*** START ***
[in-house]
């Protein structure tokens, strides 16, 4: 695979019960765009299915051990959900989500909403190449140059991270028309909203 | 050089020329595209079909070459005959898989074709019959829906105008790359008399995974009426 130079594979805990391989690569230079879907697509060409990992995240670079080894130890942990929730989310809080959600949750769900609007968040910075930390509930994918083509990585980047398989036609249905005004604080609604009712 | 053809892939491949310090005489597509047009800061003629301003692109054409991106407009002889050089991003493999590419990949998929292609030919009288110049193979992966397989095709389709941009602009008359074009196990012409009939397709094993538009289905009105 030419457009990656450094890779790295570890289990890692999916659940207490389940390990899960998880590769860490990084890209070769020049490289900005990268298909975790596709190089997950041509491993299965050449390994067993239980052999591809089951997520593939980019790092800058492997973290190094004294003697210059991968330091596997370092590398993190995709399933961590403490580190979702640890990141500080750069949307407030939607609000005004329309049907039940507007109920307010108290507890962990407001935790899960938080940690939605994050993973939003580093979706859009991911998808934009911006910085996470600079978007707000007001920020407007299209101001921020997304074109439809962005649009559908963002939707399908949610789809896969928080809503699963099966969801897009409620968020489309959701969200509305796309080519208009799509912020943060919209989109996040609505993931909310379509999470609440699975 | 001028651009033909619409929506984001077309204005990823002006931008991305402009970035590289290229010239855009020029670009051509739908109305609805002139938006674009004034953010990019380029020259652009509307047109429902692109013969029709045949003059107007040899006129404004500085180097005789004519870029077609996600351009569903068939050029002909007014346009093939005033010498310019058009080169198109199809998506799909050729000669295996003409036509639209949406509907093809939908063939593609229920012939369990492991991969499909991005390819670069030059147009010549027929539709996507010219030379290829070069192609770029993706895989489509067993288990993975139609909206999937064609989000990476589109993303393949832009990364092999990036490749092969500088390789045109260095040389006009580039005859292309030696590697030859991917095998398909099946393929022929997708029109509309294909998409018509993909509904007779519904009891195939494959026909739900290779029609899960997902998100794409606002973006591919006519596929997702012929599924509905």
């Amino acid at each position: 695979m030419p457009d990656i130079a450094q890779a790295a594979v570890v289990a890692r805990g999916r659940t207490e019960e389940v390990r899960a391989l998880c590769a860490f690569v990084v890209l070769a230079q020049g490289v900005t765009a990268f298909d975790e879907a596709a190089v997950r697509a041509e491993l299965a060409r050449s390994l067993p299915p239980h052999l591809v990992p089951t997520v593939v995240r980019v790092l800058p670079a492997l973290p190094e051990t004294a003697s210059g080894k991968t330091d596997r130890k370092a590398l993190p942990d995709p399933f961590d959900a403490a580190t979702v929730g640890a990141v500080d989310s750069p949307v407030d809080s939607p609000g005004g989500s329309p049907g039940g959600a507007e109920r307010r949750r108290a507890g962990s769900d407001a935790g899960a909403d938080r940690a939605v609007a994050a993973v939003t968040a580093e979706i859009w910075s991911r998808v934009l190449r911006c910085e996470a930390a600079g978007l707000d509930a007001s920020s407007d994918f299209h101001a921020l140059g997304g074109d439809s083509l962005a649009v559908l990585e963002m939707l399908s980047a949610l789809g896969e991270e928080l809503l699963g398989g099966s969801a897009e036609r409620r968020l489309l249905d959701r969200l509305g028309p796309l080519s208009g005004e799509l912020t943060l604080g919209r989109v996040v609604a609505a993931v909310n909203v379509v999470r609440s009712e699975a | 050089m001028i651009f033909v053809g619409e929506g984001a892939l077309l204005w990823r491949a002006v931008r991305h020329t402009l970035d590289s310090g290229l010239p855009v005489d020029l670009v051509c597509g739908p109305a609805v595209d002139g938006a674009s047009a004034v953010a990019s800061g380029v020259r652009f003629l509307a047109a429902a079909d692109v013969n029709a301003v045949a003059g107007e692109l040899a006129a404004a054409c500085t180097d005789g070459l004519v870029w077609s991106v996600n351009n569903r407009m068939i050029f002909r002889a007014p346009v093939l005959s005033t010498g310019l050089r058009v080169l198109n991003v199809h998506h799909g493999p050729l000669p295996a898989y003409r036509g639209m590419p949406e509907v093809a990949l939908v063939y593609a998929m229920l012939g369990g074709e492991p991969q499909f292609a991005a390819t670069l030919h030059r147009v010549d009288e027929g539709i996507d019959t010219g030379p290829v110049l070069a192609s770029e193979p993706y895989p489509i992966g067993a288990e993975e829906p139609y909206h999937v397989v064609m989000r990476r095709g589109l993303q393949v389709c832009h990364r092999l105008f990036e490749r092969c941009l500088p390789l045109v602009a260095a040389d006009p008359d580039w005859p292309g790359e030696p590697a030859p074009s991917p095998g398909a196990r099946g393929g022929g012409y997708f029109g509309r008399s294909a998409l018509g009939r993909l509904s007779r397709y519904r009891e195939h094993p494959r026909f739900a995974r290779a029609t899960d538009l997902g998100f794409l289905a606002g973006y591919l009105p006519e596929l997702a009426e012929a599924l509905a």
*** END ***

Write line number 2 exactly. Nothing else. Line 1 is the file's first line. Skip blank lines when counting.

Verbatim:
């Protein structure tokens, strides 16, 4: 695979019960765009299915051990959900989500909403190449140059991270028309909203 | 050089020329595209079909070459005959898989074709019959829906105008790359008399995974009426 130079594979805990391989690569230079879907697509060409990992995240670079080894130890942990929730989310809080959600949750769900609007968040910075930390509930994918083509990585980047398989036609249905005004604080609604009712 | 053809892939491949310090005489597509047009800061003629301003692109054409991106407009002889050089991003493999590419990949998929292609030919009288110049193979992966397989095709389709941009602009008359074009196990012409009939397709094993538009289905009105 030419457009990656450094890779790295570890289990890692999916659940207490389940390990899960998880590769860490990084890209070769020049490289900005990268298909975790596709190089997950041509491993299965050449390994067993239980052999591809089951997520593939980019790092800058492997973290190094004294003697210059991968330091596997370092590398993190995709399933961590403490580190979702640890990141500080750069949307407030939607609000005004329309049907039940507007109920307010108290507890962990407001935790899960938080940690939605994050993973939003580093979706859009991911998808934009911006910085996470600079978007707000007001920020407007299209101001921020997304074109439809962005649009559908963002939707399908949610789809896969928080809503699963099966969801897009409620968020489309959701969200509305796309080519208009799509912020943060919209989109996040609505993931909310379509999470609440699975 | 001028651009033909619409929506984001077309204005990823002006931008991305402009970035590289290229010239855009020029670009051509739908109305609805002139938006674009004034953010990019380029020259652009509307047109429902692109013969029709045949003059107007040899006129404004500085180097005789004519870029077609996600351009569903068939050029002909007014346009093939005033010498310019058009080169198109199809998506799909050729000669295996003409036509639209949406509907093809939908063939593609229920012939369990492991991969499909991005390819670069030059147009010549027929539709996507010219030379290829070069192609770029993706895989489509067993288990993975139609909206999937064609989000990476589109993303393949832009990364092999990036490749092969500088390789045109260095040389006009580039005859292309030696590697030859991917095998398909099946393929022929997708029109509309294909998409018509993909509904007779519904009891195939494959026909739900290779029609899960997902998100794409606002973006591919006519596929997702012929599924509905």